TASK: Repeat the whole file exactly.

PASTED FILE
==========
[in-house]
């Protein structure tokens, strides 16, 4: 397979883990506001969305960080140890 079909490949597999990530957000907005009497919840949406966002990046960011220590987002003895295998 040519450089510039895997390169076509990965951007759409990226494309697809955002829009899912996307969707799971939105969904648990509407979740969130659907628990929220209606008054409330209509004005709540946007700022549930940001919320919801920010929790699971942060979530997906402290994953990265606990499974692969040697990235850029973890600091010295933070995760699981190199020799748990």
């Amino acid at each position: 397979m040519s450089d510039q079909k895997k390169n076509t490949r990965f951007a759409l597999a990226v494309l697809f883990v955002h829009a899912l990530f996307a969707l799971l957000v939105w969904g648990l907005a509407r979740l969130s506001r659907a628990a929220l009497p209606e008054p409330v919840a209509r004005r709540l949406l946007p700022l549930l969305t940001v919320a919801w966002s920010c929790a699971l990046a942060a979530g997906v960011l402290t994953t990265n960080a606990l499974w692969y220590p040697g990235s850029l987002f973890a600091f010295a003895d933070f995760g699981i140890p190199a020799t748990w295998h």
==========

[in-house]
């Protein structure tokens, strides 16, 4: 397979883990506001969305960080140890 079909490949597999990530957000907005009497919840949406966002990046960011220590987002003895295998 040519450089510039895997390169076509990965951007759409990226494309697809955002829009899912996307969707799971939105969904648990509407979740969130659907628990929220209606008054409330209509004005709540946007700022549930940001919320919801920010929790699971942060979530997906402290994953990265606990499974692969040697990235850029973890600091010295933070995760699981190199020799748990």
């Amino acid at each position: 397979m040519s450089d510039q079909k895997k390169n076509t490949r990965f951007a759409l597999a990226v494309l697809f883990v955002h829009a899912l990530f996307a969707l799971l957000v939105w969904g648990l907005a509407r979740l969130s506001r659907a628990a929220l009497p209606e008054p409330v919840a209509r004005r709540l949406l946007p700022l549930l969305t940001v919320a919801w966002s920010c929790a699971l990046a942060a979530g997906v960011l402290t994953t990265n960080a606990l499974w692969y220590p040697g990235s850029l987002f973890a600091f010295a003895d933070f995760g699981i140890p190199a020799t748990w295998h």